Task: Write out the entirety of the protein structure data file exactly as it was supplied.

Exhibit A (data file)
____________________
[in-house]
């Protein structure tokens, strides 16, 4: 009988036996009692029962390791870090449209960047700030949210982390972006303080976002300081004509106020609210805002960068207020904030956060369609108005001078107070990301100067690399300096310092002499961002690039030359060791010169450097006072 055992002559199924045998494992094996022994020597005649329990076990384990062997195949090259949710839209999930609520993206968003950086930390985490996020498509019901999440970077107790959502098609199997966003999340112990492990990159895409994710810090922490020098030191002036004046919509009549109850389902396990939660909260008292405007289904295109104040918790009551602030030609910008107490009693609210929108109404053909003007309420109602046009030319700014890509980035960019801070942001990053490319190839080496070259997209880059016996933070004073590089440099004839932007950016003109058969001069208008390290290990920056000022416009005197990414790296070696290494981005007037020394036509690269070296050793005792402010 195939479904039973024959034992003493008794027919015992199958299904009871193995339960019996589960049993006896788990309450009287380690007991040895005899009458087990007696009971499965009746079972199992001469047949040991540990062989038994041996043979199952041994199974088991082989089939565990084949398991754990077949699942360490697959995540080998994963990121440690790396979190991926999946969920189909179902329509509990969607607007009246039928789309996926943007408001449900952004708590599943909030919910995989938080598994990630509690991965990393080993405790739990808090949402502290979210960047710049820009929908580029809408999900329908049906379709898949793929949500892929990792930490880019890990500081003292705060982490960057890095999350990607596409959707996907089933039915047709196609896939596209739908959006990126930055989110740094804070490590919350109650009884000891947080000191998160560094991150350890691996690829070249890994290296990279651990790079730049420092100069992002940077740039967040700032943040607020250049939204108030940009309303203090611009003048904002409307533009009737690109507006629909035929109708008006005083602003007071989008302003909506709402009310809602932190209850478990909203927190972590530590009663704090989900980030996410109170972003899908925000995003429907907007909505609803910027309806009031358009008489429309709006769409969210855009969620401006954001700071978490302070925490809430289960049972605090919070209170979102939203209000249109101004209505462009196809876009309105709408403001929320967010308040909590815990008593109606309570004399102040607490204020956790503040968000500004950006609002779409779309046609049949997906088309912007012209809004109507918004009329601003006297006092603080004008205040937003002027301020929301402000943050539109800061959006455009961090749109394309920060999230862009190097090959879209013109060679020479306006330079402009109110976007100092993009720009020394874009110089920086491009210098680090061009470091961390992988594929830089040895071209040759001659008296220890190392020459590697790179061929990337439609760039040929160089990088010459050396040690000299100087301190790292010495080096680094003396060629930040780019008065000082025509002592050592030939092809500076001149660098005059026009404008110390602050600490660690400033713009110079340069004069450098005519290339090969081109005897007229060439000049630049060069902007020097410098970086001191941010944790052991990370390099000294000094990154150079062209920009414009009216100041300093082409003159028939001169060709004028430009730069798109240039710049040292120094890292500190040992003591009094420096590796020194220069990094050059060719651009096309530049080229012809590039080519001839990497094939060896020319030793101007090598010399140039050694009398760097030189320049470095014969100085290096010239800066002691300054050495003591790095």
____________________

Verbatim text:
[in-house]
């Protein structure tokens, strides 16, 4: 009988036996009692029962390791870090449209960047700030949210982390972006303080976002300081004509106020609210805002960068207020904030956060369609108005001078107070990301100067690399300096310092002499961002690039030359060791010169450097006072 055992002559199924045998494992094996022994020597005649329990076990384990062997195949090259949710839209999930609520993206968003950086930390985490996020498509019901999440970077107790959502098609199997966003999340112990492990990159895409994710810090922490020098030191002036004046919509009549109850389902396990939660909260008292405007289904295109104040918790009551602030030609910008107490009693609210929108109404053909003007309420109602046009030319700014890509980035960019801070942001990053490319190839080496070259997209880059016996933070004073590089440099004839932007950016003109058969001069208008390290290990920056000022416009005197990414790296070696290494981005007037020394036509690269070296050793005792402010 195939479904039973024959034992003493008794027919015992199958299904009871193995339960019996589960049993006896788990309450009287380690007991040895005899009458087990007696009971499965009746079972199992001469047949040991540990062989038994041996043979199952041994199974088991082989089939565990084949398991754990077949699942360490697959995540080998994963990121440690790396979190991926999946969920189909179902329509509990969607607007009246039928789309996926943007408001449900952004708590599943909030919910995989938080598994990630509690991965990393080993405790739990808090949402502290979210960047710049820009929908580029809408999900329908049906379709898949793929949500892929990792930490880019890990500081003292705060982490960057890095999350990607596409959707996907089933039915047709196609896939596209739908959006990126930055989110740094804070490590919350109650009884000891947080000191998160560094991150350890691996690829070249890994290296990279651990790079730049420092100069992002940077740039967040700032943040607020250049939204108030940009309303203090611009003048904002409307533009009737690109507006629909035929109708008006005083602003007071989008302003909506709402009310809602932190209850478990909203927190972590530590009663704090989900980030996410109170972003899908925000995003429907907007909505609803910027309806009031358009008489429309709006769409969210855009969620401006954001700071978490302070925490809430289960049972605090919070209170979102939203209000249109101004209505462009196809876009309105709408403001929320967010308040909590815990008593109606309570004399102040607490204020956790503040968000500004950006609002779409779309046609049949997906088309912007012209809004109507918004009329601003006297006092603080004008205040937003002027301020929301402000943050539109800061959006455009961090749109394309920060999230862009190097090959879209013109060679020479306006330079402009109110976007100092993009720009020394874009110089920086491009210098680090061009470091961390992988594929830089040895071209040759001659008296220890190392020459590697790179061929990337439609760039040929160089990088010459050396040690000299100087301190790292010495080096680094003396060629930040780019008065000082025509002592050592030939092809500076001149660098005059026009404008110390602050600490660690400033713009110079340069004069450098005519290339090969081109005897007229060439000049630049060069902007020097410098970086001191941010944790052991990370390099000294000094990154150079062209920009414009009216100041300093082409003159028939001169060709004028430009730069798109240039710049040292120094890292500190040992003591009094420096590796020194220069990094050059060719651009096309530049080229012809590039080519001839990497094939060896020319030793101007090598010399140039050694009398760097030189320049470095014969100085290096010239800066002691300054050495003591790095």